Tom Hayes a surprise appointment as new Minister of State

Tipperary South TD will fill the vacancy in Department of Agriculture left by the late Shane McEntee

Tom Hayes TD was appointed the new Minister of State at the Dept of Agriculture, Food and Fisheries, pictured at Government Buildings with An Taoiseach Enda Kenny TD, Tanaiste Eamon Gilmore and Minister for Agriculture, Food and Fisheries, Simon Coveney, TD. Photograph: Dara Mac Dónaill / The Irish Times

Tom Hayes TD was appointed the new Minister of State at the Dept of Agriculture, Food and Fisheries, pictured at Government Buildings with An Taoiseach Enda Kenny TD, Tanaiste Eamon Gilmore and Minister for Agriculture, Food and Fisheries, Simon Coveney, TD. Photograph: Dara Mac Dónaill / The Irish Times

Thu, Jun 6, 2013, 01:00

Two senior Labour Ministers have taken issue with claims by a newly appointed Fine Gael Minister of State that two key Government policy plans have been dropped.

In his first radio interview after being appointed Minister of State in the Department of Agriculture, the Tipperary South TD Tom Hayes said proposals that capital assets should form part of the means-testing for student grants had been dropped.

Farming groups have opposed the change, saying that farming families with valuable working capital but with very small incomes would be adversely affected.

Mr Hayes also suggested that plans to sell off State forestry assets had been shelved.


‘Minister for half a day’
Minister for Education Ruairí Quinn responded to the comment later yesterday afternoon by saying that he had been a Minister for Education for 2½ years while Mr Hayes had been a Minister for half a day.

Dismissing the suggestion that the capital assets element of the means test would be dropped, Mr Quinn said that reports going back to the 1990s had said that household income in itself should not be the only component.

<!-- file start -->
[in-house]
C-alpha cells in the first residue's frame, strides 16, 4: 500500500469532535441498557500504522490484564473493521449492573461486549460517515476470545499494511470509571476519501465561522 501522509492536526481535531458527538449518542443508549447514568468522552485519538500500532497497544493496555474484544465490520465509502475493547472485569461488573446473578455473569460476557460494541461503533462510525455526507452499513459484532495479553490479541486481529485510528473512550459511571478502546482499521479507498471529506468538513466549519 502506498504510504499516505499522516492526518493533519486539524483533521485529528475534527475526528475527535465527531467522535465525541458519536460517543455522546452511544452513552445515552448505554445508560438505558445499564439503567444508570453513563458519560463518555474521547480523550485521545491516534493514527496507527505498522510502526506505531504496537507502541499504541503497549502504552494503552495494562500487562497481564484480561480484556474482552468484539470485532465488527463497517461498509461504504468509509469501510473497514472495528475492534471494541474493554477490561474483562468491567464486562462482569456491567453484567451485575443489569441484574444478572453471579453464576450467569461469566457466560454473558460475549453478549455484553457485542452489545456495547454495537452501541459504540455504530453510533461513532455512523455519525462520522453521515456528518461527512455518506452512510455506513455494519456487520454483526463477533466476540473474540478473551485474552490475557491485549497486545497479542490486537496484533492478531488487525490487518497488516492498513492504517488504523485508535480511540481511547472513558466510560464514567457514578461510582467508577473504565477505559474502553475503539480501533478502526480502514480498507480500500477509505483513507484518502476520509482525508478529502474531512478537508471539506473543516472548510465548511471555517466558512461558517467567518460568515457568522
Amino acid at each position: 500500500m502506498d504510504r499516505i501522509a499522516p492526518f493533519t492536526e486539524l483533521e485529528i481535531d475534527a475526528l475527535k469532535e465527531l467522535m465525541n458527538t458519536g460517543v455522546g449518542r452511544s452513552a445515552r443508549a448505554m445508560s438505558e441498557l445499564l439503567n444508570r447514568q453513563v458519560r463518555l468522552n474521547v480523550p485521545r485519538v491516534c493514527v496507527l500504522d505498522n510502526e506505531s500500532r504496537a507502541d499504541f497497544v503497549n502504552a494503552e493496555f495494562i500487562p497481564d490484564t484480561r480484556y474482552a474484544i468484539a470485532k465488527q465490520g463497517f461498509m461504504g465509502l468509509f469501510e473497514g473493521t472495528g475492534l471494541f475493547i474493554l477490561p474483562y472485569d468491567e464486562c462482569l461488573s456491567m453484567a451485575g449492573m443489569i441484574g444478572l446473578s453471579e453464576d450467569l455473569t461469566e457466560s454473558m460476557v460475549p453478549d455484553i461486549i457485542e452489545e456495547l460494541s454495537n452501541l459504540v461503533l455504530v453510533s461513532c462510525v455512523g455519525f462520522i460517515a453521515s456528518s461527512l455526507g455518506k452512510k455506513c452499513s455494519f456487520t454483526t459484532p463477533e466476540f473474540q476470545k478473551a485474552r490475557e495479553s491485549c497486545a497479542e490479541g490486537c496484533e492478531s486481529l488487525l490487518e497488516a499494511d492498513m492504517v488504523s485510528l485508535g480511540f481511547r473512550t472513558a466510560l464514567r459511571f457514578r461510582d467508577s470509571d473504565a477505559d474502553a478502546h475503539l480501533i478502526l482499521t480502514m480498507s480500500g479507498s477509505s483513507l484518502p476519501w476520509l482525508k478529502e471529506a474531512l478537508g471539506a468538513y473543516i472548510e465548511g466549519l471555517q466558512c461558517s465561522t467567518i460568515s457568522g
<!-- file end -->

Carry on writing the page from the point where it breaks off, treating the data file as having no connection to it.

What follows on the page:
His fellow Labour Minister Brendan Howlin rejected Mr Hayes’s contention that plans to dispose of assets of the State forestry company, Coillte, were no longer being pursued. He said he and Minister for Agriculture Simon Coveney would be bringing proposals to Cabinet in relation to Coillte in the near future.

“We set out what we would sell and a very strict evaluation was conducted by NewERA, which did Trojan work looking at all State companies,” said Mr Howlin.

On RTÉ’s News at One, Mr Hayes said the inclusion of farm assets in means tests was very unfair.

“That idea has been dropped by Minister Quinn and it is only fair that it be dropped.”

He said the best way of doing it was by a means test that would be based on income.

Mr Quinn confirmed yesterday that the new regime for means-testing would be introduced in 2014, as scheduled.

Mr Hayes succeeds as Minister of State the late Meath East TD Shane McEntee, who died suddenly last December.

While not a complete surprise, Mr Hayes was not considered a front-runner for the position, which has lain vacant for six months and has been the subject of considerable speculation. The new Minister will have specific responsibility for food, horticulture and food safety.

Mr Hayes (61) is from Golden in Tipperary and is a former chairman of the Fine Gael party. He has proven a popular figure within the parliamentary party and served in the Seanad for four years before he was elected to the Dáil for the first time in a byelection in 2001.

His victory in that election temporarily bolstered the stature of new Fine Gael leader Michael Noonan during a period of great volatility for the party.

To be approved
Taoiseach Enda Kenny formally nominated Mr Hayes at the Cabinet meeting yesterday but his appointment had to be approved by the Government as a whole.

Speaking afterwards, Mr Kenny said: “Tom Hayes has a deep understanding of the agriculture sector and I am confident that this, along with his political and farming experience, will equip him very well for this important and challenging role.”